The last object to be brought up was the nearly metre-long longboat , called esping in Swedish, found lying parallel to the ship and believed to have been towed by Vasa when she sank.

Many of the more recent objects contaminating the site were disregarded when the finds were registered, but some were the remains of the s salvage efforts and others had their own stories to tell.

Among the best known of these was a statue of 20th-century Finnish runner Paavo Nurmi , which was placed on the ship as a prank by students of Helsinki University of Technology the night before the final lift.

Vasa sank because it had very little initial stability , which can be thought of as resistance to heeling over under the force of wind or waves acting on the hull.

The reason for this is that the distribution of mass in the hull structure and the ballast, guns, provisions, and other objects loaded on board puts too much weight too high in the ship.

The centre of gravity is too high, and so it takes very little force to make the ship heel over, and there is not enough righting moment , force trying to make the ship return to an upright position.

The reason that the ship has such a high centre of gravity is not due to the guns. This is relatively low weight and should be bearable in a ship this size.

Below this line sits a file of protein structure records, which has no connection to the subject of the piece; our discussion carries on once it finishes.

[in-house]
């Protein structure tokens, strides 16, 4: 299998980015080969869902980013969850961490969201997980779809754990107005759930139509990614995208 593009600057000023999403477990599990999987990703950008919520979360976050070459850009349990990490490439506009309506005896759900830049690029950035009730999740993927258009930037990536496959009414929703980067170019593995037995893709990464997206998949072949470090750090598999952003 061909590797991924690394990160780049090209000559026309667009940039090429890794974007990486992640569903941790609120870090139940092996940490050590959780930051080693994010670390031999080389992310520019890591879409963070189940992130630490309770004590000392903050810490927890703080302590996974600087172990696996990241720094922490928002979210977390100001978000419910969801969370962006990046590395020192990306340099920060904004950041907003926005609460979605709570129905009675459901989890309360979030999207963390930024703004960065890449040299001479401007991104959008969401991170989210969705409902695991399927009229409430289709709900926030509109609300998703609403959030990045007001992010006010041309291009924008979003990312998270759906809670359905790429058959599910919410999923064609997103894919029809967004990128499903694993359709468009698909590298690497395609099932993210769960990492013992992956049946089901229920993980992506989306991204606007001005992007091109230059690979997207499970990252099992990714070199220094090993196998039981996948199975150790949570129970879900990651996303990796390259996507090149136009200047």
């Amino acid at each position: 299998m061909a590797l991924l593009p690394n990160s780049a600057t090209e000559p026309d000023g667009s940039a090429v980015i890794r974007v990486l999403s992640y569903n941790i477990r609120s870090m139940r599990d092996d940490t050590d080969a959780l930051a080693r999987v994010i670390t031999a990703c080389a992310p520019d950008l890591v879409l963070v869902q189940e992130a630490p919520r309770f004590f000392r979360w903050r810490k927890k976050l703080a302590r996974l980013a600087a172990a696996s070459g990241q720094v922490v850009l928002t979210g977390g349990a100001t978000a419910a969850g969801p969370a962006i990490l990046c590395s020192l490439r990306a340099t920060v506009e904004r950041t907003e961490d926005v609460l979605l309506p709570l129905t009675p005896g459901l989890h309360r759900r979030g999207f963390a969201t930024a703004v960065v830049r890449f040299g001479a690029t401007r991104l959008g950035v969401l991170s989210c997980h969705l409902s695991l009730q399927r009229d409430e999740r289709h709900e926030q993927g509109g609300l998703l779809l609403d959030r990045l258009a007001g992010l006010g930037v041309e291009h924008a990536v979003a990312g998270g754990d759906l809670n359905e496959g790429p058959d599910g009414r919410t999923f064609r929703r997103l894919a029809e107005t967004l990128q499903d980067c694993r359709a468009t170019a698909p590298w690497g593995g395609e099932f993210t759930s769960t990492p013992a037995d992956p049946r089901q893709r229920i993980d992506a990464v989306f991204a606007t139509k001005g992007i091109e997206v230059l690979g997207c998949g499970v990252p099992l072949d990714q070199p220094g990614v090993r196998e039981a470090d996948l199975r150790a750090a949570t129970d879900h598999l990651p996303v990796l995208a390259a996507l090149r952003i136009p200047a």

The problem is in the hull construction itself. The part of the hull above the waterline is too high and too heavily built in relation to the amount of hull in the water.

The headroom in the decks is higher than necessary for crewmen who were, on average, only 1. In addition, the deck beams and their supporting timbers are over-dimensioned and too closely spaced for the loads they carry, so they contribute too much weight to the already tall and heavy upper works.

The use of different measuring systems on either side of the vessel caused its mass to be distributed asymmetrically, heavier to port.

During construction both Swedish feet and Amsterdam feet were in use by different teams. Archaeologists have found four rulers used by the workmen who built the ship.

Two were calibrated in Swedish feet, which had 12 inches, while the other two measured Amsterdam feet, which had 11 inches.